Nowadays, if we read a newspaper and it is talking about “lockdown” or “social distancing” we would find it strange if they added “What we mean by ‘lockdown’ and by ‘social distancing’ is …” because author and audience share a common understanding already. It’s obvious what those words are “pointing us to.” (This is called the sign-theory of language — wherein words serve as signposts, with the writer or speaker pointing the reader or hearer to something that the word signifies for both parties, in a kind of shared-shorthand. We read or hear a certain word and we picture a certain thing).
We have this difficulty when we approach the Bible; other extant literature from the same era may not provide us with the answers. One example of that would be how ancient world sacrifices were thought to be efficacious in dealing with sin — we simply don’t know what they thought, presumably because it was so “obvious” that no-one bothered to write it down for future generations.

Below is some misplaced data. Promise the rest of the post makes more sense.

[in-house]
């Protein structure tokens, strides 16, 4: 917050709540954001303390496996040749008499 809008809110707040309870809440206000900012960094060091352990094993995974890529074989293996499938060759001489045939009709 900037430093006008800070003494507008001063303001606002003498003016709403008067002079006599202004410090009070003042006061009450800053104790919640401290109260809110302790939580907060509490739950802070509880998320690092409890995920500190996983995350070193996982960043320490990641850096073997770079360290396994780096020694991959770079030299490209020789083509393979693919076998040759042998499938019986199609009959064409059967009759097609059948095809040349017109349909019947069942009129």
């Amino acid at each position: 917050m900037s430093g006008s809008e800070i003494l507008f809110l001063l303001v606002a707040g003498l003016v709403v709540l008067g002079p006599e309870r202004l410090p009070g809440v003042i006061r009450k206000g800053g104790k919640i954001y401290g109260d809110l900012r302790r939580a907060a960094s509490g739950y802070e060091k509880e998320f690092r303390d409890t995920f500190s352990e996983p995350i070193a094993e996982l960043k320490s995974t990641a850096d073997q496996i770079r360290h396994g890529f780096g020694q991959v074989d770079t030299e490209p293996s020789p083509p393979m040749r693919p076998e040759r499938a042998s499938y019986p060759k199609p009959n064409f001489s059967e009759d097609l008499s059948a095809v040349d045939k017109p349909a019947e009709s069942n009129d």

So, a Bible translation unavoidably requires acts of interpretation. How then does this help the average reader to know which version is “right”? Well, generally, of course, it really doesn’t matter that much. Most biblical stories and narratives can be read and grasped well enough in most versions. The problem mostly comes when an untrained reader is wanting to use a text to “teach” something from it and is relying on (their understanding of) a certain English word or phrase (in a certain version) to assert or support that meaning or teaching. Here I’m afraid it’s a case of caveat emptor — “let the buyer beware”! A classic example of that is misreadings — thanks to the King James Version, or rather, thanks to the way that certain English words in that version come across today, with their “signposting” meanings having shifted — by Word-Faith preachers (health-and-wealth, prosperity-gospel folks) to support their false doctrines.